Aviation Major Flying High on "Kids' Chance"
For Chandler Osborne, a senior aviation major at Eastern Kentucky University, defying the odds runs in the family.
His father, David “Oz” Osborne, is a walking miracle. In 1989, he was severely injured in an altercation while on duty as a Daviess County police officer. The perpetrator shot him five times, struck him repeatedly in the head with his gun and commandeered his cruiser to run over him. The incident paralyzed him from the waist down. After many surgeries, Oz Osborne’s doctors told him that he would likely never walk again or ever be able to have more children.
Despite those bleak predictions, he eventually regained the use of his legs. Five years later, he and his wife welcomed their son, Chandler Osborne, into the world.
The father’s sacrifice made his children eligible for the Kids’ Chance scholarship, a college fund for the children of workers who have sustained severe injuries on the job. Chandler Osborne is a recipient of the scholarship, as was his older sister, in the amount of $1,500 per semester.
The Owensboro native is grateful to Kids’ Chance for many reasons. One is the “financial peace” it has afforded him, as well as “the opportunity to explore all of the career paths and find the one that is right for me.” As the fifth-year senior knows, switching majors often means extra semesters, which means more tuition. The scholarship allowed him to waive financial concerns and focus on finding his passion. “Kids’ Chance gave me the push I needed to go with my gut and do something I enjoy,” he said.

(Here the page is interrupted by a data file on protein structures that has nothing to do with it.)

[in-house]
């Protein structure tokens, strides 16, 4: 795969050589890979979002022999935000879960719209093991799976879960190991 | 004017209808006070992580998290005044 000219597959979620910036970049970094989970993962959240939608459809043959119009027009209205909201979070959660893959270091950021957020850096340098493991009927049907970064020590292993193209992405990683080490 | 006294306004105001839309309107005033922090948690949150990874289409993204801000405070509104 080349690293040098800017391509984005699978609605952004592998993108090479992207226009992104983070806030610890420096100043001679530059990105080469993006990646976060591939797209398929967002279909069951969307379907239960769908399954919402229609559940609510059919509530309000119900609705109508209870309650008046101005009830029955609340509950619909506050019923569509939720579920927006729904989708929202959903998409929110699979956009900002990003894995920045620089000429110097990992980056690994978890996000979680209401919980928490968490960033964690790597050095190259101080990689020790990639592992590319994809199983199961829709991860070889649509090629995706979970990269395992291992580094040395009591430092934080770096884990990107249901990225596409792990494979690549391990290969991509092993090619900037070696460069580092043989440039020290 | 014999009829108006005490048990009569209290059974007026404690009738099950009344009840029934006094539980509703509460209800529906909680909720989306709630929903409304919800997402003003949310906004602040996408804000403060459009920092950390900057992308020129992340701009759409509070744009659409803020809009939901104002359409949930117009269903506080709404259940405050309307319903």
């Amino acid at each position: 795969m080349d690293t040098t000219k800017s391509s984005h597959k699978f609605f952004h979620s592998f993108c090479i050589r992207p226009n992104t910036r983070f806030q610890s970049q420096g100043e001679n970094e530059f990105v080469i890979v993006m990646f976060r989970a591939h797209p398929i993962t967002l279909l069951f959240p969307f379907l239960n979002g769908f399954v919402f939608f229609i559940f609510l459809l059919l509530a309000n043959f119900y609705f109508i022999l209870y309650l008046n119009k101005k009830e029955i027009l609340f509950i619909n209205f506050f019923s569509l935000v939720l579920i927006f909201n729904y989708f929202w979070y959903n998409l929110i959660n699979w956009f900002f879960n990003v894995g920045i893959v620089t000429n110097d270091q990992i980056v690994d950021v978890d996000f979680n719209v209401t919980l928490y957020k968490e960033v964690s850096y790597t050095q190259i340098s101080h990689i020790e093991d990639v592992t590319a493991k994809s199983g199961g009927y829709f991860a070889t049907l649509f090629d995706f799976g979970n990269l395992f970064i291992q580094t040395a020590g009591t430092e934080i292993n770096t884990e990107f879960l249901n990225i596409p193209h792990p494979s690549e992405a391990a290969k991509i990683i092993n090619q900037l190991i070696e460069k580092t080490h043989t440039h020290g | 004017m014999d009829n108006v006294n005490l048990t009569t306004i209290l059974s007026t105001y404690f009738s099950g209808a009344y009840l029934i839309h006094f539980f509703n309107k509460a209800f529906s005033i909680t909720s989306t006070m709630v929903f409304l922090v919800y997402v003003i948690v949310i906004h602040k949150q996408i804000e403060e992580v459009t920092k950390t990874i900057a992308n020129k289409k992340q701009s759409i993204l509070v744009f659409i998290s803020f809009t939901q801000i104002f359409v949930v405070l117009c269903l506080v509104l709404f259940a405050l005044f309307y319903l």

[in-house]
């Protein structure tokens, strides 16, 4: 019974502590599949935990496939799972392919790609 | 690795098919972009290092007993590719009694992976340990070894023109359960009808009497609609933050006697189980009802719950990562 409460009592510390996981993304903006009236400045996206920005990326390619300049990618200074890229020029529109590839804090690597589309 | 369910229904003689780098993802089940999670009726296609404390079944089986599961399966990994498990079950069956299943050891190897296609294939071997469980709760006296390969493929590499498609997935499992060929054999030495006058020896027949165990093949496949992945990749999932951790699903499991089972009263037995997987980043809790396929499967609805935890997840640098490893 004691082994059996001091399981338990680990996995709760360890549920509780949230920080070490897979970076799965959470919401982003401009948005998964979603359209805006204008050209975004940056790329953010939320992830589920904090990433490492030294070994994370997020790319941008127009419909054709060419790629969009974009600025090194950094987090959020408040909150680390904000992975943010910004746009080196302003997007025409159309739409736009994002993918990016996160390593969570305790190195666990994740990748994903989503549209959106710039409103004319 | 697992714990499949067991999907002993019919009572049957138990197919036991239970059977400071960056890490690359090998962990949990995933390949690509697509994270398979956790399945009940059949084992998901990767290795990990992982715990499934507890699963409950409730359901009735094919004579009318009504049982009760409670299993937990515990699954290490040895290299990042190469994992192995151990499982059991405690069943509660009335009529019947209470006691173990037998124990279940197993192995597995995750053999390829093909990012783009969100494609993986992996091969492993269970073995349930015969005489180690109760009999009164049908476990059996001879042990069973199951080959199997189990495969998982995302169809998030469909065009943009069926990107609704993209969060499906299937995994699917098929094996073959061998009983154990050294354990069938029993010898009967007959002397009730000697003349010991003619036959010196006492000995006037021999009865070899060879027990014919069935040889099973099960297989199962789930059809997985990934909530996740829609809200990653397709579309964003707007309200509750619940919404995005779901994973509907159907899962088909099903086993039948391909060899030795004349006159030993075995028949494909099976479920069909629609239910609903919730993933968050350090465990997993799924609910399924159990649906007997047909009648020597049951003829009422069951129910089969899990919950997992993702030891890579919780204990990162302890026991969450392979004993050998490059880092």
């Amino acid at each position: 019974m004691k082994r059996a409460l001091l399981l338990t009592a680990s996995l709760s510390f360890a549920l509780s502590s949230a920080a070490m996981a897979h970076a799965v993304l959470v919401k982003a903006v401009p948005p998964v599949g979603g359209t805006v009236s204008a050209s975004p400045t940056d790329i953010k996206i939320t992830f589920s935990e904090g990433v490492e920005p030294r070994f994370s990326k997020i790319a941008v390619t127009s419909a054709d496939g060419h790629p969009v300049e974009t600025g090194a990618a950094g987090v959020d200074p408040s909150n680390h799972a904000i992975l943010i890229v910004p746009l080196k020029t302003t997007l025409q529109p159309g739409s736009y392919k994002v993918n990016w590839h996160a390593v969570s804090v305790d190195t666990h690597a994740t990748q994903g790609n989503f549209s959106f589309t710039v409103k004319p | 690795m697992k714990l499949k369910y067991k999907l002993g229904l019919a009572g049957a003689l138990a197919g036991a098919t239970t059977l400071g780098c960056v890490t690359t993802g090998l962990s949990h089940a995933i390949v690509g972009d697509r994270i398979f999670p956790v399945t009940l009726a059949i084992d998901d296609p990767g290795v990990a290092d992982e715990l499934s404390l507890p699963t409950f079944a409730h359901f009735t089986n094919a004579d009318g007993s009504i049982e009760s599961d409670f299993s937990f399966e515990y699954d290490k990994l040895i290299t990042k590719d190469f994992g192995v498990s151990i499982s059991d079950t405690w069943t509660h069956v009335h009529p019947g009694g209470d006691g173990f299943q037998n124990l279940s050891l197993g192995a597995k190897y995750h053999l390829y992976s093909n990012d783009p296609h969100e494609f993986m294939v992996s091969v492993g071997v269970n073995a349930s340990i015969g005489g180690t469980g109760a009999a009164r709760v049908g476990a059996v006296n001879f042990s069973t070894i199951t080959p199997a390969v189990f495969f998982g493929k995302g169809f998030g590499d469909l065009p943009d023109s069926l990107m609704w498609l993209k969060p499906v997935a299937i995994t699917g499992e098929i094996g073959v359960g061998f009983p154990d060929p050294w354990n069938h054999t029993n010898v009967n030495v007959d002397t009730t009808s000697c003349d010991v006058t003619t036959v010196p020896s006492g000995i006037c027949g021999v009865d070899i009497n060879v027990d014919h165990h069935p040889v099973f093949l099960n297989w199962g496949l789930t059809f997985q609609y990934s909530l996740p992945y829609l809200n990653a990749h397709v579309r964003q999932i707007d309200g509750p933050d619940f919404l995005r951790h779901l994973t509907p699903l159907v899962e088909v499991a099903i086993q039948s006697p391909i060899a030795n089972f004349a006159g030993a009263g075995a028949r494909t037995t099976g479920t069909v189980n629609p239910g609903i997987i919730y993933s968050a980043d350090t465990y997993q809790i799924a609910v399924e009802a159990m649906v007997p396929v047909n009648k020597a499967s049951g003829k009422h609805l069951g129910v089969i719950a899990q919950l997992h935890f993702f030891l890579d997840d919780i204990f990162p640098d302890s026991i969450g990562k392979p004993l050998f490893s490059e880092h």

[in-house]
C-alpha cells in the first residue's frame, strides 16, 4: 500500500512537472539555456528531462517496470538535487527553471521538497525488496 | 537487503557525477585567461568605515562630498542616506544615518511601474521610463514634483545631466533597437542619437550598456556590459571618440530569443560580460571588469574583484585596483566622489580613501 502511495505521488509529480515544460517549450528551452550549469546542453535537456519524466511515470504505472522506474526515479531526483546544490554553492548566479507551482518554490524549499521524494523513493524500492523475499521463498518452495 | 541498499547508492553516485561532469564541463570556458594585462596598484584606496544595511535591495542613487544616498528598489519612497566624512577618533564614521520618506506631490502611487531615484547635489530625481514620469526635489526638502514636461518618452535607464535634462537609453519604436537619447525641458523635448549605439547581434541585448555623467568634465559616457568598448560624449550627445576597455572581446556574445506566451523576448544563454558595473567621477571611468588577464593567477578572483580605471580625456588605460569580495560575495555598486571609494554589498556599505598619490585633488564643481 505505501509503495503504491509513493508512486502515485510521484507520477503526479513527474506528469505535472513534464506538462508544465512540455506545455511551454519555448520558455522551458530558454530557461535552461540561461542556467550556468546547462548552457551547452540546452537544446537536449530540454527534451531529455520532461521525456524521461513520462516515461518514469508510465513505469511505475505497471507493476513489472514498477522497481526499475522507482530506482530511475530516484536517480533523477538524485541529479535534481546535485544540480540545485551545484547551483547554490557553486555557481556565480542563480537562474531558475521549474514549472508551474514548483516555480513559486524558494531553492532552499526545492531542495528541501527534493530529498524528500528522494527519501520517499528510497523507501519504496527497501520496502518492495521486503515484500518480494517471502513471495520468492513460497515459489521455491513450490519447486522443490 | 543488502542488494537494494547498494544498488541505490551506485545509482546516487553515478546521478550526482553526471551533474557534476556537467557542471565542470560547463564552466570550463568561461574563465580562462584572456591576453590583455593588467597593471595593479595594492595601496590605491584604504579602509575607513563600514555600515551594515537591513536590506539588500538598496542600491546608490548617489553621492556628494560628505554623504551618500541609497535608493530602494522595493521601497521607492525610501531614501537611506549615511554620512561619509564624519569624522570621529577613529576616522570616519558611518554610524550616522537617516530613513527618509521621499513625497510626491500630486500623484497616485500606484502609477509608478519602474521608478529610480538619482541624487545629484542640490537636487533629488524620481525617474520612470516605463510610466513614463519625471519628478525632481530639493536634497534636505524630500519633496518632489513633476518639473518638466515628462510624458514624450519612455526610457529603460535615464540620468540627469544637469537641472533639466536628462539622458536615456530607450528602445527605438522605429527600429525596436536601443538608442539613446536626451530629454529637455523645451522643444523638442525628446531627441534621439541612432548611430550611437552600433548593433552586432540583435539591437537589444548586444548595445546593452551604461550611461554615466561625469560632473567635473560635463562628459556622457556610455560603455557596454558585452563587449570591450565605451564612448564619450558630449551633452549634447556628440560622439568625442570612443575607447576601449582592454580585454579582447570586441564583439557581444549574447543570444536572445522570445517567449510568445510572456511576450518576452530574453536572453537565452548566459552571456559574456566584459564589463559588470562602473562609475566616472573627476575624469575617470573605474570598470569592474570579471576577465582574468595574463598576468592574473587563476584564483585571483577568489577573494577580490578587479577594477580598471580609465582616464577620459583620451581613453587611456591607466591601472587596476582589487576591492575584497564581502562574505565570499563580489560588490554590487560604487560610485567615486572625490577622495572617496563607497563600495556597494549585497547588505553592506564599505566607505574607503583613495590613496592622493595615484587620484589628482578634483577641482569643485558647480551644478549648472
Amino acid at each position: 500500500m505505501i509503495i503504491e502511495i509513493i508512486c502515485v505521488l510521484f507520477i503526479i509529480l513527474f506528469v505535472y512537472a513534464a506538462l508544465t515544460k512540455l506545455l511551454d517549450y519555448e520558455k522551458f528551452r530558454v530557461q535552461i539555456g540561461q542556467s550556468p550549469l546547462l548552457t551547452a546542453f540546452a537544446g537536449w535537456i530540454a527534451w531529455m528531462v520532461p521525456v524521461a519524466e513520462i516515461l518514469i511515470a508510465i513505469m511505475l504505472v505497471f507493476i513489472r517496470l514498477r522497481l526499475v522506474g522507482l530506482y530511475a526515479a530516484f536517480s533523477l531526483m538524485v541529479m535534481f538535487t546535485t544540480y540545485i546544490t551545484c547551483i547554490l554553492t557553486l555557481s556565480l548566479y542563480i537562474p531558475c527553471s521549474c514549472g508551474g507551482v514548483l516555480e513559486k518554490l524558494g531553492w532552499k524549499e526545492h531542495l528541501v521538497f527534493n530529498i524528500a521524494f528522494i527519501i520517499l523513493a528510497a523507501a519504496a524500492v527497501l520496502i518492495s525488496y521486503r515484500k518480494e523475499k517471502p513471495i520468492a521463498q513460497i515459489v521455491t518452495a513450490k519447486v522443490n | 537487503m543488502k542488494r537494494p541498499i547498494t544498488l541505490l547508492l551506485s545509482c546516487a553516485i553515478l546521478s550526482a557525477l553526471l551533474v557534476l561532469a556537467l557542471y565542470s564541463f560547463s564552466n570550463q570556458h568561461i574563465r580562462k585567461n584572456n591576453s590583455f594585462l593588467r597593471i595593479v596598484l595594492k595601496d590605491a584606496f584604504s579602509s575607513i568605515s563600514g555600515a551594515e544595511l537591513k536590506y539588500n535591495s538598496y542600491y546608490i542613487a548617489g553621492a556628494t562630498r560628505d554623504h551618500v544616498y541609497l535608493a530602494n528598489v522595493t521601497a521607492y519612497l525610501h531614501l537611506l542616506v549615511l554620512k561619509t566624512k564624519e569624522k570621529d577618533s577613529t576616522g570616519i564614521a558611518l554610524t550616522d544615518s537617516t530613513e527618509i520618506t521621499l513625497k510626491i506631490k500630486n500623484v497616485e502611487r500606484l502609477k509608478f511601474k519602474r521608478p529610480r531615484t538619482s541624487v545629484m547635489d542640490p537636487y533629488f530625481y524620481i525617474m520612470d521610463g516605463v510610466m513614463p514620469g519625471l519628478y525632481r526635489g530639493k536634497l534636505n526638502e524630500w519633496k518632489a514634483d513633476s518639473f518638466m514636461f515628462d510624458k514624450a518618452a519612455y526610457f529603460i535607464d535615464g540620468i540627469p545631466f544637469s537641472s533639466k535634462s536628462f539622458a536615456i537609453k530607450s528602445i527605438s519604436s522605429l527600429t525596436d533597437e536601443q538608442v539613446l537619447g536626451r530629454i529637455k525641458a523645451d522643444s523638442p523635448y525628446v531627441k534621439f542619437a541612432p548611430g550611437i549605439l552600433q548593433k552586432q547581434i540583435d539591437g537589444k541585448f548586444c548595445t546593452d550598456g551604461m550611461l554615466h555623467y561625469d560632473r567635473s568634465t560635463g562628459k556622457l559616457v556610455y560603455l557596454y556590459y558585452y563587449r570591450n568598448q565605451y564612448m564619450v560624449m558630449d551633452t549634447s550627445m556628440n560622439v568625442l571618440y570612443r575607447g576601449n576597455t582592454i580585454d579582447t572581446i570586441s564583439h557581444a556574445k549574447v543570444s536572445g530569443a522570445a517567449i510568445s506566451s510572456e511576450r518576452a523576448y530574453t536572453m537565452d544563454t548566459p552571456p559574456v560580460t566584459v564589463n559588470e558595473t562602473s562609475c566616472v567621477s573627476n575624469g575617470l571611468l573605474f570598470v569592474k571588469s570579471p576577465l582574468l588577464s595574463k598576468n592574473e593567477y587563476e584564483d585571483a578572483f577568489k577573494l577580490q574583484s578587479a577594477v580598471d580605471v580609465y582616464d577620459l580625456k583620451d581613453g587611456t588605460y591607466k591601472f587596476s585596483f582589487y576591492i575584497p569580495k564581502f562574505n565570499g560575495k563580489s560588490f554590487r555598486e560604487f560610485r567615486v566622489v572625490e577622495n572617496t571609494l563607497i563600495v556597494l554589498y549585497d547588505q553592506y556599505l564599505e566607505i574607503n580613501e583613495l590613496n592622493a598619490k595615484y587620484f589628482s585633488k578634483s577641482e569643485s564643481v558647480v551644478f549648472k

Though Osborne entered EKU to follow in his father’s footsteps and become a police officer, it only took a semester for him to decide it wasn’t the right path. After a brief foray into occupational safety, he turned his eyes to the sky. “A buddy of mine told me about the aviation program, and I was just all in from there,” he said.
Osborne says that he ‘found himself’ at EKU and in the study of his future career. “The aviation program has shown me what it means to be disciplined and showed me what it means … to want something and take the necessary actions to get it,” he reflected. Like his father, he refuses to accept limitations. The flight program typically takes four to five years to complete. Osborne is about to complete it in three, with a 3.4 GPA. “I take pride in that because I showed myself something,” he said. “If I ... want something bad enough, I just have to go get it.”
Osborne is grateful not only for what Kids’ Chance has done for him, but how it has honored his father: “So many years after his accident ... people start to forget about what Oz Osborne actually did for everybody else and what he sacrificed. Kids’ Chance, in a way, for me and for him, has just shown that people out there still care.”
As proud as Osborne is of his father’s service, his father is just as pleased with him. “What makes me most proud of Chandler is his perseverance in life and with situations he's faced,” said the elder Osborne. “He has never given up or quit, though I know at times he's felt like it.”
Despite his injuries, the father, who now serves as Daviess County Clerk, focuses on the positive aspects of his situation. “My wife, Connie, and I have tried to impart to all three of our children that no matter how bad a situation might seem at the time, God can always make something good out of what appears to be bad.”
Osborne will graduate in May with a bachelor’s degree in aviation (aviation.eku.edu) with a concentration in professional flight, single engine. After graduation, he plans to instruct flight students at EKU to gain flight hours, then intern with UPS in September. He says his ultimate goal is to fly full time for UPS.
For all the odds he has defied, he “can’t thank Kids’ Chance enough. I hope they prosper for years and years to come.”
(To see a video of Chandler, visit www.kidschanceky.org.)
-- by Madison Harris, Student Writer, EKU Communications & Brand Management
Published on March 23, 2018